Once considered a young rising star in the gallery world, art dealer Inigo Philbrick was sentenced Monday to seven years in prison after pleading guilty to wire fraud charges totaling $86 million. The sentence is less than the recommended minimum of just over ten years. philbrick
has been imprisoned since November 2020, when US authorities arrested him on the South Pacific island of Vanuatu, from where he fled. Manhattan District Court Judge Sidney H. Stein ruled that the two years the dealer has already served in prison will count as time served toward his sentence. Among the charges against Philbrick were that he sold more than 100% ownership of artwork to multiple investors; that he sold works or gave them as collateral for loans without the knowledge of their co-owners; that he used false documents to artificially inflate the value of various works of art; and that he used a stolen identity.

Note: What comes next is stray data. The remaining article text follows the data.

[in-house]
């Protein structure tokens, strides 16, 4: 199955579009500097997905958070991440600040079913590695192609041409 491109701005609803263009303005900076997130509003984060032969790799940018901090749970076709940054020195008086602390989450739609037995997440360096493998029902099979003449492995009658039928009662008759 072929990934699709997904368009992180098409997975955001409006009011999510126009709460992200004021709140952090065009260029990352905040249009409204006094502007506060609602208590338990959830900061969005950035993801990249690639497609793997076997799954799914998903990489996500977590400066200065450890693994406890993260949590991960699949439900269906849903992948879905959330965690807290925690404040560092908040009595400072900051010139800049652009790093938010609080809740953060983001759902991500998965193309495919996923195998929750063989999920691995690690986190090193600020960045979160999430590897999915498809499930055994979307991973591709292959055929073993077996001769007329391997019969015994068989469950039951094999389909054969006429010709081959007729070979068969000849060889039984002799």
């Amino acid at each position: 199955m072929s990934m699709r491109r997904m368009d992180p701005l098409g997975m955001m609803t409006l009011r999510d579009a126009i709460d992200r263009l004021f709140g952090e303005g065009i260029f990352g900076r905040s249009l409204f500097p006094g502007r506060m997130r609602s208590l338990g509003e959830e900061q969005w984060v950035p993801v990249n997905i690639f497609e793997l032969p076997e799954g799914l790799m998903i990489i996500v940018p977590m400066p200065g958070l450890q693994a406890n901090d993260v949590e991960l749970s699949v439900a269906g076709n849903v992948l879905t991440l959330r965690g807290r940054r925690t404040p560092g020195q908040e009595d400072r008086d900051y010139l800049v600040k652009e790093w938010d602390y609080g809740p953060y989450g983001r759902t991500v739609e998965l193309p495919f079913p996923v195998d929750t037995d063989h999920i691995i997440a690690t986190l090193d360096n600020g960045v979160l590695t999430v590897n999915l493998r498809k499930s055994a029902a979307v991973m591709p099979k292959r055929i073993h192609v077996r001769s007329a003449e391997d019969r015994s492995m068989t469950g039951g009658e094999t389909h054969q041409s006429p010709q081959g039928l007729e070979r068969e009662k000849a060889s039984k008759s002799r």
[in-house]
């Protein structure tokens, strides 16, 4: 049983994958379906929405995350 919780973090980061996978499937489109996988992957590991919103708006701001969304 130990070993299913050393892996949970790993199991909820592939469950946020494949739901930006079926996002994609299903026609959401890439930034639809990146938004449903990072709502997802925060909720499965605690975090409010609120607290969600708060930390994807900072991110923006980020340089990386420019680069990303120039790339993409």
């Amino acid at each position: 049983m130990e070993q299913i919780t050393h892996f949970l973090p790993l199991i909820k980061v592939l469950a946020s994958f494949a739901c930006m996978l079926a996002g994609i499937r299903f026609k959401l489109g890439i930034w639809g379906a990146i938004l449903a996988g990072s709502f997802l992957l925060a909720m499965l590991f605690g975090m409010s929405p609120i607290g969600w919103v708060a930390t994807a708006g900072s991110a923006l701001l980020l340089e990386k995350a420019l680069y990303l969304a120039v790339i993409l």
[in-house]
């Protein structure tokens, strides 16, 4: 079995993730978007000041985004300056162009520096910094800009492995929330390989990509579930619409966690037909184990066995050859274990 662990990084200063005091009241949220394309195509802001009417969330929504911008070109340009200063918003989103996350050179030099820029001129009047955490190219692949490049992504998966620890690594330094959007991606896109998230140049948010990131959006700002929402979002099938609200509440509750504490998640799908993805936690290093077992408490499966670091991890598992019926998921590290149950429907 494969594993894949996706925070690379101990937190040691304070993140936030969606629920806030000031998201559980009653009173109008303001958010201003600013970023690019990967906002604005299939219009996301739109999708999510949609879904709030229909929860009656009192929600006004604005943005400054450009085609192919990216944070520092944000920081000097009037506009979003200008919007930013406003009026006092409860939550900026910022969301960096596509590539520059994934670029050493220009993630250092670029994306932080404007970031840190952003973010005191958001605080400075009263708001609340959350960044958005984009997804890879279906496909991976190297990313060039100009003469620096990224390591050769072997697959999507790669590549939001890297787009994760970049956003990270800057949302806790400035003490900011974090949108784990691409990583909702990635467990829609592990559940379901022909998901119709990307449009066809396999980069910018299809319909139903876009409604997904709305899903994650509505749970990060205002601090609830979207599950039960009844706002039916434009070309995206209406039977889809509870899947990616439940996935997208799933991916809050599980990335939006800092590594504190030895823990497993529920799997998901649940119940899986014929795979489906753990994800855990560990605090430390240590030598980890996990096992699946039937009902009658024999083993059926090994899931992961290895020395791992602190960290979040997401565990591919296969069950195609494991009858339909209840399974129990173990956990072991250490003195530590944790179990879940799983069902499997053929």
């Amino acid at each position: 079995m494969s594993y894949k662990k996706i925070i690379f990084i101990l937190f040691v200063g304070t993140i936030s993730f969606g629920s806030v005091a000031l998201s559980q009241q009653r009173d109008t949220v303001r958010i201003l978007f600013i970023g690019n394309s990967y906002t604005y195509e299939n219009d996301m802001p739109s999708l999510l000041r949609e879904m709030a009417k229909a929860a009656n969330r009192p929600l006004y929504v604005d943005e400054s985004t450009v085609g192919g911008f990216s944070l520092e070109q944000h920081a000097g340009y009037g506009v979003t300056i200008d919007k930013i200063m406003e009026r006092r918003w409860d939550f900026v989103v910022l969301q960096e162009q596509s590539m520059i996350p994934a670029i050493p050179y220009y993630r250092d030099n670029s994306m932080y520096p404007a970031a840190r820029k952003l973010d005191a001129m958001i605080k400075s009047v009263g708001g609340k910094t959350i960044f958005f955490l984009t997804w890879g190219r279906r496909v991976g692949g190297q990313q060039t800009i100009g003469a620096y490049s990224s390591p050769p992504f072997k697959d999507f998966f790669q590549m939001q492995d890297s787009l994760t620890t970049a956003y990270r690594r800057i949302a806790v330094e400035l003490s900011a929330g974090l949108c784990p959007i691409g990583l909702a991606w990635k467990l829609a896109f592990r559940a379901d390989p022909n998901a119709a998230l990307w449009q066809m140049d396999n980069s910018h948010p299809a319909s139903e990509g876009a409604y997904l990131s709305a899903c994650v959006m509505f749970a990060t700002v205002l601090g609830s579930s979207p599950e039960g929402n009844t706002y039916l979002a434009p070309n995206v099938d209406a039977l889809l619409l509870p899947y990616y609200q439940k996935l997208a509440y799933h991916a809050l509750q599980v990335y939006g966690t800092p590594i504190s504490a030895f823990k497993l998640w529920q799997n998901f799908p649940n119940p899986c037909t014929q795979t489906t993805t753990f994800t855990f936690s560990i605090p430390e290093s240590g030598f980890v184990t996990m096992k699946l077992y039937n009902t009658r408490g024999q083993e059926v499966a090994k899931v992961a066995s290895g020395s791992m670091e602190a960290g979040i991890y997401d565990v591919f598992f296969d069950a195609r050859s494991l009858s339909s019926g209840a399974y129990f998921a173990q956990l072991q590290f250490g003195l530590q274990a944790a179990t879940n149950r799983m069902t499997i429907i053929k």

Multiple sources reported that London-born Philbrick, son of Harry Philbrick, former director of Ridgefield, Connecticut’s Aldrich Museum of Contemporary Art, seemed genuinely remorseful at his sentencing. Admitting that his actions were motivated by “vanity and greed,” the dealer dropped his prepared statement midway through the proceedings to claim, “The only goal I have is to make the people who believed in me whole.” “. Among those defrauded by Philbrick are White Cube’s Jay Jopling, who gave him his start as an intern and also funded the disgraced dealer’s now-shuttered Miami gallery. Although Philbrick was ordered to confiscate $86 million and two paintings currently in his possession – one by Christopher Wool and the other by Wade Guyton – his victims, some of whom were defrauded of dozens of millions of dollars, get all their assets back. lost assets.
“Inigo Philbrick grew his supposedly successful art business by collateralizing and reselling fractional shares in high-dollar contemporary art,” Damian Williams, the U.S. attorney for the Southern District of New York, said in a statement. “Unfortunately, his success was built on outright lies, including hidden ownership interests, forged documents, and even a made-up art collector.”